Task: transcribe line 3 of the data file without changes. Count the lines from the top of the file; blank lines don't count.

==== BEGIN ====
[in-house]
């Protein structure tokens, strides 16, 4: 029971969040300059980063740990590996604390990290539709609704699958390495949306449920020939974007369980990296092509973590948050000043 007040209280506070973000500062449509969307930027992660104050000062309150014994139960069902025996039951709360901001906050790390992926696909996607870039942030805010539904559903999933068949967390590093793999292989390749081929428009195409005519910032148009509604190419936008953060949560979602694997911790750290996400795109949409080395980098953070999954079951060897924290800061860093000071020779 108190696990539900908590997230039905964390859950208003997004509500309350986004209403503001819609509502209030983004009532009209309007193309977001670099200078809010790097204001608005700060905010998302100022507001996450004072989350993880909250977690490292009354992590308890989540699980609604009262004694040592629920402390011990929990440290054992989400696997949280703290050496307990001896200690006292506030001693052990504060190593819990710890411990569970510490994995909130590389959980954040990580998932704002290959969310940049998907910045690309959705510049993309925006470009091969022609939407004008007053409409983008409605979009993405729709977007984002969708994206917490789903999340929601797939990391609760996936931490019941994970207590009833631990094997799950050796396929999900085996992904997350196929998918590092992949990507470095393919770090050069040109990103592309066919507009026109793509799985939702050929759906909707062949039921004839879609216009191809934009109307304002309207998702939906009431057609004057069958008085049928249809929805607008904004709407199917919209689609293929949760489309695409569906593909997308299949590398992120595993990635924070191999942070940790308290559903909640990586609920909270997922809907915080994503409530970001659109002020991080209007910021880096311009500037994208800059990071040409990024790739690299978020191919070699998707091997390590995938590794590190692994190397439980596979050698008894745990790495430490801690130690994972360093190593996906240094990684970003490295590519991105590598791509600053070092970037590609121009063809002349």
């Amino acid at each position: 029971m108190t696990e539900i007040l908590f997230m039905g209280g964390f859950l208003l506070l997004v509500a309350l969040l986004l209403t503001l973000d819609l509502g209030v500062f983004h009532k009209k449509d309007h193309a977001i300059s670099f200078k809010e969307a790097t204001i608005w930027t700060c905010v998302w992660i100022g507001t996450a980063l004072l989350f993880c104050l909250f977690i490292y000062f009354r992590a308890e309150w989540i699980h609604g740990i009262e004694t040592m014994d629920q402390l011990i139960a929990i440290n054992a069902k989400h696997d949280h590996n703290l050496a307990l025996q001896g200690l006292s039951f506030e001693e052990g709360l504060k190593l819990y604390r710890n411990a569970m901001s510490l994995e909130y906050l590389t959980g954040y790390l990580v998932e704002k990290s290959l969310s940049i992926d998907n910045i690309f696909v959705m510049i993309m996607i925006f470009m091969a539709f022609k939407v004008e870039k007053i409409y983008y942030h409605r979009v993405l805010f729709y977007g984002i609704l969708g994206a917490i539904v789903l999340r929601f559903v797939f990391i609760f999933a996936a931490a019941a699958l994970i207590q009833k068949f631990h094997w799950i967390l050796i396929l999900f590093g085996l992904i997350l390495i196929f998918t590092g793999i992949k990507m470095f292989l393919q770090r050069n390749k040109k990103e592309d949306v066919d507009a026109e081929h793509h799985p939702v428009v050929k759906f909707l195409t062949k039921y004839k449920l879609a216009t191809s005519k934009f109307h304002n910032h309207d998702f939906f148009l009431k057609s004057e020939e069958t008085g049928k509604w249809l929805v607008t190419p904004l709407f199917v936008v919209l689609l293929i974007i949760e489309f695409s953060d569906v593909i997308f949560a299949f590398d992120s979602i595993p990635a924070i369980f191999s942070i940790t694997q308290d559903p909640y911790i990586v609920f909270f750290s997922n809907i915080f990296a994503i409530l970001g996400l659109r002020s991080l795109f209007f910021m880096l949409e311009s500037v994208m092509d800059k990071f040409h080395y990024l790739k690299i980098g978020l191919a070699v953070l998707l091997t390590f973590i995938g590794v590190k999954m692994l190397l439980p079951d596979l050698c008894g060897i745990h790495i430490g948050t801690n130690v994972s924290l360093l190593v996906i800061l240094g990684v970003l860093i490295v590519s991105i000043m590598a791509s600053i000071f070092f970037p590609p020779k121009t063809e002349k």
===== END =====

């Amino acid at each position: 029971m108190t696990e539900i007040l908590f997230m039905g209280g964390f859950l208003l506070l997004v509500a309350l969040l986004l209403t503001l973000d819609l509502g209030v500062f983004h009532k009209k449509d309007h193309a977001i300059s670099f200078k809010e969307a790097t204001i608005w930027t700060c905010v998302w992660i100022g507001t996450a980063l004072l989350f993880c104050l909250f977690i490292y000062f009354r992590a308890e309150w989540i699980h609604g740990i009262e004694t040592m014994d629920q402390l011990i139960a929990i440290n054992a069902k989400h696997d949280h590996n703290l050496a307990l025996q001896g200690l006292s039951f506030e001693e052990g709360l504060k190593l819990y604390r710890n411990a569970m901001s510490l994995e909130y906050l590389t959980g954040y790390l990580v998932e704002k990290s290959l969310s940049i992926d998907n910045i690309f696909v959705m510049i993309m996607i925006f470009m091969a539709f022609k939407v004008e870039k007053i409409y983008y942030h409605r979009v993405l805010f729709y977007g984002i609704l969708g994206a917490i539904v789903l999340r929601f559903v797939f990391i609760f999933a996936a931490a019941a699958l994970i207590q009833k068949f631990h094997w799950i967390l050796i396929l999900f590093g085996l992904i997350l390495i196929f998918t590092g793999i992949k990507m470095f292989l393919q770090r050069n390749k040109k990103e592309d949306v066919d507009a026109e081929h793509h799985p939702v428009v050929k759906f909707l195409t062949k039921y004839k449920l879609a216009t191809s005519k934009f109307h304002n910032h309207d998702f939906f148009l009431k057609s004057e020939e069958t008085g049928k509604w249809l929805v607008t190419p904004l709407f199917v936008v919209l689609l293929i974007i949760e489309f695409s953060d569906v593909i997308f949560a299949f590398d992120s979602i595993p990635a924070i369980f191999s942070i940790t694997q308290d559903p909640y911790i990586v609920f909270f750290s997922n809907i915080f990296a994503i409530l970001g996400l659109r002020s991080l795109f209007f910021m880096l949409e311009s500037v994208m092509d800059k990071f040409h080395y990024l790739k690299i980098g978020l191919a070699v953070l998707l091997t390590f973590i995938g590794v590190k999954m692994l190397l439980p079951d596979l050698c008894g060897i745990h790495i430490g948050t801690n130690v994972s924290l360093l190593v996906i800061l240094g990684v970003l860093i490295v590519s991105i000043m590598a791509s600053i000071f070092f970037p590609p020779k121009t063809e002349k």